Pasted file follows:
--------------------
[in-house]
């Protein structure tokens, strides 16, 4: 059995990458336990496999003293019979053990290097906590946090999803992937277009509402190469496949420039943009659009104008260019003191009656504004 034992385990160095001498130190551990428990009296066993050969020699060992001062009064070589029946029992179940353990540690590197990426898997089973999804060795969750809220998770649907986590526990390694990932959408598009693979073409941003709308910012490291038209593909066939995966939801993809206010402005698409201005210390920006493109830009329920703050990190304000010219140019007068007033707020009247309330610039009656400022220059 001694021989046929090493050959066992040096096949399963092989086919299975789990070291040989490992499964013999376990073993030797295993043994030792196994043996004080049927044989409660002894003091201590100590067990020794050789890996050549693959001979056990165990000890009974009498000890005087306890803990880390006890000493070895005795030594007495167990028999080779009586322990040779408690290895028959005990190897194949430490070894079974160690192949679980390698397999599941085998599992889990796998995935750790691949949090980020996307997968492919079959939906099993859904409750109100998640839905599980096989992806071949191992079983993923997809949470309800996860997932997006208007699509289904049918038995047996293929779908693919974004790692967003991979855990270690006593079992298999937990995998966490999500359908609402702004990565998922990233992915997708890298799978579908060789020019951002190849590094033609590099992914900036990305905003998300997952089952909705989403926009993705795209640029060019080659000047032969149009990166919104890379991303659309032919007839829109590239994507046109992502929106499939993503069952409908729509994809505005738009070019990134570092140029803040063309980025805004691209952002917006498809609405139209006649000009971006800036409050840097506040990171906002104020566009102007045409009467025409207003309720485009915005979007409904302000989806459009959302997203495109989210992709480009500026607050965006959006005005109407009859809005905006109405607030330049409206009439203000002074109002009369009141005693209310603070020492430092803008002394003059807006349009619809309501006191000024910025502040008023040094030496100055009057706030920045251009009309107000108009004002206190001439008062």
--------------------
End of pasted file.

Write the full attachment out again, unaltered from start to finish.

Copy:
[in-house]
């Protein structure tokens, strides 16, 4: 059995990458336990496999003293019979053990290097906590946090999803992937277009509402190469496949420039943009659009104008260019003191009656504004 034992385990160095001498130190551990428990009296066993050969020699060992001062009064070589029946029992179940353990540690590197990426898997089973999804060795969750809220998770649907986590526990390694990932959408598009693979073409941003709308910012490291038209593909066939995966939801993809206010402005698409201005210390920006493109830009329920703050990190304000010219140019007068007033707020009247309330610039009656400022220059 001694021989046929090493050959066992040096096949399963092989086919299975789990070291040989490992499964013999376990073993030797295993043994030792196994043996004080049927044989409660002894003091201590100590067990020794050789890996050549693959001979056990165990000890009974009498000890005087306890803990880390006890000493070895005795030594007495167990028999080779009586322990040779408690290895028959005990190897194949430490070894079974160690192949679980390698397999599941085998599992889990796998995935750790691949949090980020996307997968492919079959939906099993859904409750109100998640839905599980096989992806071949191992079983993923997809949470309800996860997932997006208007699509289904049918038995047996293929779908693919974004790692967003991979855990270690006593079992298999937990995998966490999500359908609402702004990565998922990233992915997708890298799978579908060789020019951002190849590094033609590099992914900036990305905003998300997952089952909705989403926009993705795209640029060019080659000047032969149009990166919104890379991303659309032919007839829109590239994507046109992502929106499939993503069952409908729509994809505005738009070019990134570092140029803040063309980025805004691209952002917006498809609405139209006649000009971006800036409050840097506040990171906002104020566009102007045409009467025409207003309720485009915005979007409904302000989806459009959302997203495109989210992709480009500026607050965006959006005005109407009859809005905006109405607030330049409206009439203000002074109002009369009141005693209310603070020492430092803008002394003059807006349009619809309501006191000024910025502040008023040094030496100055009057706030920045251009009309107000108009004002206190001439008062």